If you’ve looked at any theatre previews for the past two weeks – and you should, since there are four concurrent productions this weekend – you may have noticed a theme. This is the first time in twenty years that I have witnessed all the theatre companies in town shouting the same thing all at once, something I will loosely paraphrase as, “The country has lost its mind and maybe we should blame our leaders!” No matter what flavor of political insanity you prefer, there’s a play for you: an immigrant, a witch hunt, some leaderless fools, and a tarnished golden boy. All the King’s Men by Robert Penn Warren, directed by Tom Mitchell, concerns itself with this last one.
Willie Stark is a politician in the Deep South, an idealistic dreamer who realizes too quickly that backroom deals and dirty hands are the only things that get results. Stark toes a line that he’s drawn only to trample just about every other one there is.
Stark – as every other role in this play – is being played by a woman. Those titular fireworks? They start here, within Marlene Slaughter. There’s a long, slow-burning fuse, building until the end of the first act. When the gubernatorial candidate discovers some race-altering facts before one of his political rallies, it prompts him to give an off-the-cuff speech that sparkles and explodes. Slaughter’s call of “Blood on the moon!” as she pointed to the sky had me looking up and expecting beautiful light-showers.
That moment also prompted a genuine and startling reaction from Allie Wessel, playing Jack Burden – the lead role in the play. She is certainly a firecracker herself, but she buckled down to bear the brunt of the dialogue. Whenever Brittney McHugh was onstage as the stuttering Sugar Boy, her silent reactions and facial gestures made it clear she was in the moment as the muscle at Stark’s side. And champions of good – such as Judge Irwin as played by Noelle Klyce – always grab my attention; her poise and gravitas were compelling. Each of the sixteen women cast delivered such evocative performances that the crowd burst into thunderous applause and a standing ovation at the end of the night.
Women. The play’s called All the King’s Men. Although the director’s intent was clearly stated in the notes, the execution seemed confusing, even to someone who wants more exposure for gender equality. The costuming choices for the women playing men left a lot to ponder because while they were clearly dressed as men, there were intentional pieces visible forcing the audience to acknowledge that these were all women. The women playing women, however, were all perfectly tailored and coiffed, still exhibiting traditional femininity. It created a clash in my mind, and I’m still uncertain.
There was additional cognitive dissonance for me, because while the script’s words all suggested smooth Southern gentlemanly veiled threats and restrained anger, all the dialogue was delivered at a highly reactive emotional pitch. It’s a tremendous feat for the actors to accomplish, sustaining for over two hours, but there were times when I feel like the play’s highs would have had more impact if the other moments had been slightly lower.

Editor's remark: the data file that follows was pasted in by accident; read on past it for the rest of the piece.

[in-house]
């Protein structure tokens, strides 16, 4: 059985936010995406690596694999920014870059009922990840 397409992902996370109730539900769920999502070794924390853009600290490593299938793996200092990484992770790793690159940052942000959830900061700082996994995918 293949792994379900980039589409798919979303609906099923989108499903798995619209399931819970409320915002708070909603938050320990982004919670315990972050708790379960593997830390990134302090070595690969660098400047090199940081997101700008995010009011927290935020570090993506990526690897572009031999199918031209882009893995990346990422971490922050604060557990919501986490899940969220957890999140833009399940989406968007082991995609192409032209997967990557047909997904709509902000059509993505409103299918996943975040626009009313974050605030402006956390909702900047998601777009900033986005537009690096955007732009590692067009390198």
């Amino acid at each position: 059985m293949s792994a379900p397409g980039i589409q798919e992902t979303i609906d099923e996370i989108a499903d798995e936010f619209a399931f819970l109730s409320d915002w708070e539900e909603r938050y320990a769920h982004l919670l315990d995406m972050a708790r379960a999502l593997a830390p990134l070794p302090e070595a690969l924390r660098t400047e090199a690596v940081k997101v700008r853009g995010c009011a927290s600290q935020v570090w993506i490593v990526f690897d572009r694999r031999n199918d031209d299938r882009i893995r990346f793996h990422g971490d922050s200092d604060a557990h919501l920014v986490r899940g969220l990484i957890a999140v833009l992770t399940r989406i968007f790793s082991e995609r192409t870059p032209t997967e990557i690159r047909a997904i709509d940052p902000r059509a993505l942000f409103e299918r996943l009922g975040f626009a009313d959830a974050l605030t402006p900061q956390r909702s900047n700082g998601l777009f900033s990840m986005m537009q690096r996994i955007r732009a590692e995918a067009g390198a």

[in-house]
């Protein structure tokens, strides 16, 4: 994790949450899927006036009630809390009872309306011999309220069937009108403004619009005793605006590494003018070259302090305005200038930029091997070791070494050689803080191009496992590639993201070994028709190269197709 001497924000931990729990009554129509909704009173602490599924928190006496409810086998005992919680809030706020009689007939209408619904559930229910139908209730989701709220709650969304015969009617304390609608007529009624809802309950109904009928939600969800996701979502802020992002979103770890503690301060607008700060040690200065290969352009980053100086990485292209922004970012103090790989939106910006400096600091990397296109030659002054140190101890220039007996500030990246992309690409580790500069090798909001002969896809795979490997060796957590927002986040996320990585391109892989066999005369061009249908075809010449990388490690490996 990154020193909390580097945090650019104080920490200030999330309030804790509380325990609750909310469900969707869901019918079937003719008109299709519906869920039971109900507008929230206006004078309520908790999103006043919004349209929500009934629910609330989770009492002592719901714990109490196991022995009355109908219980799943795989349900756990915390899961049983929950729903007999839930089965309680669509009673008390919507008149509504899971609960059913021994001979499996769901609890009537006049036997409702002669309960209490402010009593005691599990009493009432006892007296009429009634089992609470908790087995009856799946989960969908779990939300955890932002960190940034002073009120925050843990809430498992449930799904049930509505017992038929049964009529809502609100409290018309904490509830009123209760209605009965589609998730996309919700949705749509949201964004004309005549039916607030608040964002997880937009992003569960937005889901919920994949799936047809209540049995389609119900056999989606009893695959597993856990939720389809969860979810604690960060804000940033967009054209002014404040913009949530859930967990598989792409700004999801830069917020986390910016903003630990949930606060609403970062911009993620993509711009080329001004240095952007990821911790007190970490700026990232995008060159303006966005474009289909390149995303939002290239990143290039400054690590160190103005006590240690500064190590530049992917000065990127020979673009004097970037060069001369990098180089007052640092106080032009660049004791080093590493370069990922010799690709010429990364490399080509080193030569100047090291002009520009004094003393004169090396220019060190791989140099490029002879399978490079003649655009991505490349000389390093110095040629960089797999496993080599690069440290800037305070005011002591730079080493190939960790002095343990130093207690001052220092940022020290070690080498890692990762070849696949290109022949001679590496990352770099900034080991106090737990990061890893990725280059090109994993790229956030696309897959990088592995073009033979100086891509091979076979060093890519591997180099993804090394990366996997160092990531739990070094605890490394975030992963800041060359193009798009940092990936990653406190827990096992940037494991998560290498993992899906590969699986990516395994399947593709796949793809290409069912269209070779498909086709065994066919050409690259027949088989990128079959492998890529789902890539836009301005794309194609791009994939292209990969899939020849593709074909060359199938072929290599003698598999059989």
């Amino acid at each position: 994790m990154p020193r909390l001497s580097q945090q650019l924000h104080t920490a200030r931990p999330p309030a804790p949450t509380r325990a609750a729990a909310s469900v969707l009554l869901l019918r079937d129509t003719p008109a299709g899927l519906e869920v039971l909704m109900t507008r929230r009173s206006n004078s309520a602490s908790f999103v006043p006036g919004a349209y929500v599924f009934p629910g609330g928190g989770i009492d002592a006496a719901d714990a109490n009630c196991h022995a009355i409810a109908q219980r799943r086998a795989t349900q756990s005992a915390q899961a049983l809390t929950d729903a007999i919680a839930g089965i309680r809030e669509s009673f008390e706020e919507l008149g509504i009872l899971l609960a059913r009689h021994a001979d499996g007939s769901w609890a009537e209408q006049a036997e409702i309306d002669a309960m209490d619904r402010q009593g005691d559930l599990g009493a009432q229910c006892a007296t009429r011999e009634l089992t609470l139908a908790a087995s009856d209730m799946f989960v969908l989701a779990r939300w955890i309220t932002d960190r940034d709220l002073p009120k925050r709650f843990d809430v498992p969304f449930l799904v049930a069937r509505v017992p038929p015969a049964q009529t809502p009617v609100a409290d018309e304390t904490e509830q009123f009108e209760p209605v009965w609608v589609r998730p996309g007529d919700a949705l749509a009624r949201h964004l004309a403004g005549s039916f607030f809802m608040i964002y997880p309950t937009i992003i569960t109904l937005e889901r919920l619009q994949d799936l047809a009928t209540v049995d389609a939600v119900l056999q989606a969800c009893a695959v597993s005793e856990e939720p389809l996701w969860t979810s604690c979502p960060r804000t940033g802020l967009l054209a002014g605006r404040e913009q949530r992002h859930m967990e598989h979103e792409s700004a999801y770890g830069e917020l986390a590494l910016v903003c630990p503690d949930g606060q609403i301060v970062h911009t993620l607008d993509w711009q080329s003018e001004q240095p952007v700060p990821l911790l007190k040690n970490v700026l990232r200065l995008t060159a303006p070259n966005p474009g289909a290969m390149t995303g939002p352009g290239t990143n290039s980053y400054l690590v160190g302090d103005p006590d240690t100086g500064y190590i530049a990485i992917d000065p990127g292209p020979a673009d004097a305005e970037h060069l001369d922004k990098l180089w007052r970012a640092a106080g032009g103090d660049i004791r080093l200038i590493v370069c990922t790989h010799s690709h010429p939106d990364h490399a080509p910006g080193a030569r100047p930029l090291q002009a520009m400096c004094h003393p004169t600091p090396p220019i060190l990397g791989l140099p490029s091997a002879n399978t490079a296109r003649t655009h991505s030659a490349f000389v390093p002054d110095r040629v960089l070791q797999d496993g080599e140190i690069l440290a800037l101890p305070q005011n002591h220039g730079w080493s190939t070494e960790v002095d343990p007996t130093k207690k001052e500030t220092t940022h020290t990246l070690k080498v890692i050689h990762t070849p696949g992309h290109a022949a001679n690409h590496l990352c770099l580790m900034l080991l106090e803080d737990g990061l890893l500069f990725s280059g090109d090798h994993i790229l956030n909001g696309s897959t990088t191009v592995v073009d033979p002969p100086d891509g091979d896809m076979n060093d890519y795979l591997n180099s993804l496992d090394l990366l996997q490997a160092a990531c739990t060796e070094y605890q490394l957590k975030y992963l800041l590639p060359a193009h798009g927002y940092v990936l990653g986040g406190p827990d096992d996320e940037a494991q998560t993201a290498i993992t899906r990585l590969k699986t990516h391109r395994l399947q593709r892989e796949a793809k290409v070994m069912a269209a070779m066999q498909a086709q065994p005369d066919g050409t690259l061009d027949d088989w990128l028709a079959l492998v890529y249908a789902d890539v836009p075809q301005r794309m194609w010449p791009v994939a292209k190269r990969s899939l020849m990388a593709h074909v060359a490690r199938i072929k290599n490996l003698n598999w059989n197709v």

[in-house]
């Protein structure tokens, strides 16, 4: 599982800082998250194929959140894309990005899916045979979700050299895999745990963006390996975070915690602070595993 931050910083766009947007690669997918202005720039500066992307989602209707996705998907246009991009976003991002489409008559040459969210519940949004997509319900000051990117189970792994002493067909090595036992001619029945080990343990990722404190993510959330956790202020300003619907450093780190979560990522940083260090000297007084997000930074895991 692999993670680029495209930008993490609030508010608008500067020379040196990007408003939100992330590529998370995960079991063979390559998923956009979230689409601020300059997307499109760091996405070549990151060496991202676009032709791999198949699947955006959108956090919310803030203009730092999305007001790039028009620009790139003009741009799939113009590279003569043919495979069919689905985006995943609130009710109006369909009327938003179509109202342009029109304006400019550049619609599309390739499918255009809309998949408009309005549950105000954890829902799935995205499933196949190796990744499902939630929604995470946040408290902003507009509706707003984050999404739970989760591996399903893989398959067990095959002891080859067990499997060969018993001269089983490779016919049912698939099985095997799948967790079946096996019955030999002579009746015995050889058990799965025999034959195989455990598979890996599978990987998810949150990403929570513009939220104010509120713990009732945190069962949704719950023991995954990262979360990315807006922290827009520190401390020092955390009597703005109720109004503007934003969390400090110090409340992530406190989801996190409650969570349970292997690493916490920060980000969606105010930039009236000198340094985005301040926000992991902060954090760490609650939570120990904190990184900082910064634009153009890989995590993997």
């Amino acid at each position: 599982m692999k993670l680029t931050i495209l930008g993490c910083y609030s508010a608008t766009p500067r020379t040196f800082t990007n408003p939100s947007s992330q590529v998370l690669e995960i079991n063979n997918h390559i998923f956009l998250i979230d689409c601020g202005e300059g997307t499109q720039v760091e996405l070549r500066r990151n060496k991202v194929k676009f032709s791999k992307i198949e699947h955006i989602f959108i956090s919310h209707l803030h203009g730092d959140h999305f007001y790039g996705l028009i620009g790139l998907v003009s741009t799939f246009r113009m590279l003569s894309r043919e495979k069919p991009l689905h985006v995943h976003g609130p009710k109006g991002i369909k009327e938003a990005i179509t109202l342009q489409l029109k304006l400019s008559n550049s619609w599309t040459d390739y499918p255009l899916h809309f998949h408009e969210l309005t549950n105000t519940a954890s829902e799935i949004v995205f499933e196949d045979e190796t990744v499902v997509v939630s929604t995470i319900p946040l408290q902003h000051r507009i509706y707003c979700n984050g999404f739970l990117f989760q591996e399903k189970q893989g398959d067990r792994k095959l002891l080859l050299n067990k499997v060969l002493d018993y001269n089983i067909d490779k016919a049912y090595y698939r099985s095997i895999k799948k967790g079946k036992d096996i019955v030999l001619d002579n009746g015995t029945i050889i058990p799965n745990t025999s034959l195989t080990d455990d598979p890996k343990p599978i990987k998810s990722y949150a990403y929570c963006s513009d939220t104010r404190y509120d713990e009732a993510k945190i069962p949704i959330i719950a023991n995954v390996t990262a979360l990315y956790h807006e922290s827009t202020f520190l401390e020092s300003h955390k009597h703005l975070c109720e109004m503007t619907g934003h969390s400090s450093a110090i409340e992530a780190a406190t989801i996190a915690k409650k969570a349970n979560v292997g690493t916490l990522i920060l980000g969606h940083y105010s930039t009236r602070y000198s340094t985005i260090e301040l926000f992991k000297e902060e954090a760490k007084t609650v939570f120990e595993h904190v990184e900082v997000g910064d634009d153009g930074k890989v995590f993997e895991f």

The script can be a little confusing, opening with a hospital dedication ceremony which is interrupted by Stark’s close friend and assistant, Burden, who defends his mentor in a series of flashbacks spelling out how the hospital came to be. It can be difficult to track which “when” the play is in, at times, and the interjections from the present give the scenes nearly the feeling of a trial. It’s difficult to imagine a crowd who gathered for a ribbon-cutting sitting still through a history lesson, but I guess curiosity counts for a lot?
The Studio Theatre is set cabaret-style with bunting, a dais or two, and a large banner depicting Stark creating the feel of a political rally. Since drinks are allowed, I ordered a glass of wine at Stage 5 bar, though in hindsight it should have been a slug of bourbon. Although all the chairs face the front, the actors often walk amongst the tables to three different small stages placed around the front half of the room, so this performance does keep you on the edge of your seat.
When I was choosing said seat, however, the usher was sure to warn me that the front tables would be subjected to loud noises and flashes: a warning that was posted on the table I immediately raced towards, and repeated at least twice more by ushers. I am all for excitement, but if you startle at all, you will truly want to take that warning to heart.
Even though the gun flashed is Sugar Boy’s rather than Chekov’s, you know it will go off. A death scene is an actor’s challenge, and every person on stage brought us believably along with them. This was one of the emotional highs that was unaffected by the rest of the production, and impeccably executed. (This is not a spoiler if you know history or are awake during the play’s prologue). And I’m not certain that the lighting creating the particular shadows on Duffy were intentional, but it was unsettling regardless. Well done.
The evening was one of high drama and fireworks of all sorts. Although you may think the story familiar, these women and Mitchell put a unique spin on it that made me glad to spend the time experiencing the shady underside and ultimate corrupting effect of politics.
All the King’s Men plays the rest of this week at the Krannert Center for the Performing Arts, and is currently taking names for the waitlist for every performance. Still, I’ve had good luck with late-release tickets, so don’t consider it wasted effort to put your name in. Tonight through Saturday’s performance will be at 7:30 p.m., and Sunday there is a 3 p.m. matinee. Reserve online or call the ticket office during business hours at 217-333-6280.
All photo credits to Darrell Hoemann, courtesy of Krannert Center for the Performing Arts.